A 16 year old American high school student who wants to study Classical Arabic seriously has a few options:

1. Take a year off and either go to an institute that specializes in teaching Classical or travel overseas

2. Take an online course on top of the already demanding schedule they have

3. Transfer to an Islamic school. (If they are blessed with a good one the school will have good secular studies and Islamic studies.) Unfortunately, many parents have to make the difficult decision of putting their children in a public school for secular studies and as a result outsource their Islamic education, many times through an outdated Sunday School system.

For the past decade or so these have been the avenues and options for students who take an interest in Classical Arabic at an earlier age. Each option requires a unique sacrifice. Some do not have the time or finances to make those sacrifices and are limited to the resources around them. So why hasn’t the Muslim American community found a solution to this? There are a few reasons:


  1. Most educational leaders such as principals and superintendents are unaware of the difference between Modern Standard Arabic and Classical Arabic. Put shortly, Classical Arabic is similar to Latin in that they have the characteristics of a dead language – a language that is not used in everyday speech and is used mainly for reading and writing purposes. While they both focus on Arabic, the demographics are drastically different. This requires an educational marketing campaign which takes time and effort.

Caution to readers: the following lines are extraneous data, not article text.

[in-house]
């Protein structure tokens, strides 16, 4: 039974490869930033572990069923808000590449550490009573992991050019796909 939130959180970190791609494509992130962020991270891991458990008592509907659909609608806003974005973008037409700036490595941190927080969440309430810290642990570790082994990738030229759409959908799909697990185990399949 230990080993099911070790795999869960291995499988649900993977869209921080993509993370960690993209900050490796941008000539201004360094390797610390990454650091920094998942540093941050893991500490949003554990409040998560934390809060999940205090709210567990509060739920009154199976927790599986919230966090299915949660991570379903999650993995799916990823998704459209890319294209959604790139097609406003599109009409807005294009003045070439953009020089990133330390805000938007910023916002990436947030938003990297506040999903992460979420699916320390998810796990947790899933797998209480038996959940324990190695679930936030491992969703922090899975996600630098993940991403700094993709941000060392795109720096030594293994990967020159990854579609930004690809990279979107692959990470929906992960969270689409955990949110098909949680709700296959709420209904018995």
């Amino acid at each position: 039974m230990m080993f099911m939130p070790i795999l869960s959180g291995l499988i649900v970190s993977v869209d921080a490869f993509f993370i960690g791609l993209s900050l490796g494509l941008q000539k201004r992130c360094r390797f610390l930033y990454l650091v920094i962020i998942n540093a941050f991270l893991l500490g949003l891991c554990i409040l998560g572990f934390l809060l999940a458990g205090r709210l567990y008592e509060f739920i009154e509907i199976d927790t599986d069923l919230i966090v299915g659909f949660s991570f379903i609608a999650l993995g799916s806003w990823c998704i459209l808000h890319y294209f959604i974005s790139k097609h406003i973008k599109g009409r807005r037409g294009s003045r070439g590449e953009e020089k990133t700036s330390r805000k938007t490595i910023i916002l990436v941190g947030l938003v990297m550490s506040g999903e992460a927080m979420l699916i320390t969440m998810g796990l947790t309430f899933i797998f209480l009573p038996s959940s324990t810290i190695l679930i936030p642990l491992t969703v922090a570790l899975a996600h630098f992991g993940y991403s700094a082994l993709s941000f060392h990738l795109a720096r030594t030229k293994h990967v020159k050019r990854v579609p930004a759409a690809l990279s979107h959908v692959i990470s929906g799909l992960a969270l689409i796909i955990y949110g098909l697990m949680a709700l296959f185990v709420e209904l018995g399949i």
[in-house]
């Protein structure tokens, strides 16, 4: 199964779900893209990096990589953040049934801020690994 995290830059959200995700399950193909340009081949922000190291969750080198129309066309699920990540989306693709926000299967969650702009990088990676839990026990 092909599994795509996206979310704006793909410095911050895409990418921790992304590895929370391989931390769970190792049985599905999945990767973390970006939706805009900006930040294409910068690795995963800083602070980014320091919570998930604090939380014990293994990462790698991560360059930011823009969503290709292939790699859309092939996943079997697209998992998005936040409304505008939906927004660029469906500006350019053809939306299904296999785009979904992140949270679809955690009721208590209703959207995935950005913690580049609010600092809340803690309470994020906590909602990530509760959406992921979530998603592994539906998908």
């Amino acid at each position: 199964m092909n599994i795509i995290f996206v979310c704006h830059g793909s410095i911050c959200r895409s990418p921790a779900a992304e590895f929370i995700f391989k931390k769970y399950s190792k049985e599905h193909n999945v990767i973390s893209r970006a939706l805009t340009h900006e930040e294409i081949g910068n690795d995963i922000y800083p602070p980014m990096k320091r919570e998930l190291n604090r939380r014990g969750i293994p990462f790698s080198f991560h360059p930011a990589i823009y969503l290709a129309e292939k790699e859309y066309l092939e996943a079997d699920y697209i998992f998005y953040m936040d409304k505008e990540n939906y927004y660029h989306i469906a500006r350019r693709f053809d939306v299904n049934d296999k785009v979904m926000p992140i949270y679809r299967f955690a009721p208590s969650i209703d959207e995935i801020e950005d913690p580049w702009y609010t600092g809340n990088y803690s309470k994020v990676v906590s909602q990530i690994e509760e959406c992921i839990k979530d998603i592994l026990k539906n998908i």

2. There are not enough teachers who speak fluent English that can teach Arabic well enough to high school students
  3. There are not enough interested high school students per school in Classical Arabic to warrant a separate class.
  4. Institutes that teach classical Arabic are either primarily focused on teaching communities or working with universities.
  5. Working with the public schooling system is a long process and many times requires accreditation.
  6. By outsourcing Classical Arabic, the student only has one source of motivation, their own interest, and is thus more likely to not complete the course. Having multiple sources of motivation leads to higher retention rates.


What is the solution?

  1. Use Classical Arabic courses as a foreign language credit that can be transferred to any high school. In order to do this one has to develop relationships with the high schools. Many high schools require an institute be accredited by some sort of body to take the relationship seriously.
  2. Instead of wrapping Classical Arabic as an Islamic endeavor we need to explain it as a cultural and language study. This mode of communication is important for public schools to understand what is being offered. The reason for this is because schools would be more hesitant to accept Islamic studies courses versus a language course.
  3. The goals of Classical Arabic are emphasized more on reading. Many times schools will require a speaking and listening portion. A program can focus on this but a good response to this is that Latin which is a dead language is taught at many schools and Classical Arabic is similar.
  4. Accessibility – post Covid-19 online classes became normalized. Because the Muslim community is spread out the best way to get many students with a similar mindset is to have the courses online.

Arabic Daily is attempting to bridge this gap. They have recently been accredited by Cognia, the world leading accrediting body for high schools. They are in constant communication with high schools around the United States and are accepting their first batch this Fall 2021. A student just needs to fill out the form and Arabic Daily will contact the high school on behalf of the student.